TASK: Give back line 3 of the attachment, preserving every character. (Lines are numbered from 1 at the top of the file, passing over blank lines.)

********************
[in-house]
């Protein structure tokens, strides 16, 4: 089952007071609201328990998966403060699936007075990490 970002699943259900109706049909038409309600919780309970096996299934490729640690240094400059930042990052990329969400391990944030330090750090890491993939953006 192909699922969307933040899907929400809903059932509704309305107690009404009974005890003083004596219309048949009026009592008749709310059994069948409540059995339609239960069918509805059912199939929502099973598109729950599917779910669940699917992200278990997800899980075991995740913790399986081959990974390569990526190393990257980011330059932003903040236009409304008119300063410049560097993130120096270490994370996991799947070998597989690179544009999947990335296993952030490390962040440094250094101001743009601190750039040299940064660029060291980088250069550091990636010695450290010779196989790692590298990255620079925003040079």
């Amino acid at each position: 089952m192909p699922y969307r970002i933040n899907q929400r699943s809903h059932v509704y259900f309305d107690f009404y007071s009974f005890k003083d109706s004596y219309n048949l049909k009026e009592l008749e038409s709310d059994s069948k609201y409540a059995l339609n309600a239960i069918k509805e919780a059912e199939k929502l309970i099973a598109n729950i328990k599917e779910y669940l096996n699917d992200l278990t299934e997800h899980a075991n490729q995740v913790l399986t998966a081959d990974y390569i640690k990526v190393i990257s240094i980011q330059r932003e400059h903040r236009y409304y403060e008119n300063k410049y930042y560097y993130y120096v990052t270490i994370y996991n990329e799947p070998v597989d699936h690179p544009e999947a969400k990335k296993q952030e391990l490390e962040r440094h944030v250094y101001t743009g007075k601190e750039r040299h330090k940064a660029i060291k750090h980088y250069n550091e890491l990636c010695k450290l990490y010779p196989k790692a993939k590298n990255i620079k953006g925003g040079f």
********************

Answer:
């Amino acid at each position: 089952m192909p699922y969307r970002i933040n899907q929400r699943s809903h059932v509704y259900f309305d107690f009404y007071s009974f005890k003083d109706s004596y219309n048949l049909k009026e009592l008749e038409s709310d059994s069948k609201y409540a059995l339609n309600a239960i069918k509805e919780a059912e199939k929502l309970i099973a598109n729950i328990k599917e779910y669940l096996n699917d992200l278990t299934e997800h899980a075991n490729q995740v913790l399986t998966a081959d990974y390569i640690k990526v190393i990257s240094i980011q330059r932003e400059h903040r236009y409304y403060e008119n300063k410049y930042y560097y993130y120096v990052t270490i994370y996991n990329e799947p070998v597989d699936h690179p544009e999947a969400k990335k296993q952030e391990l490390e962040r440094h944030v250094y101001t743009g007075k601190e750039r040299h330090k940064a660029i060291k750090h980088y250069n550091e890491l990636c010695k450290l990490y010779p196989k790692a993939k590298n990255i620079k953006g925003g040079f």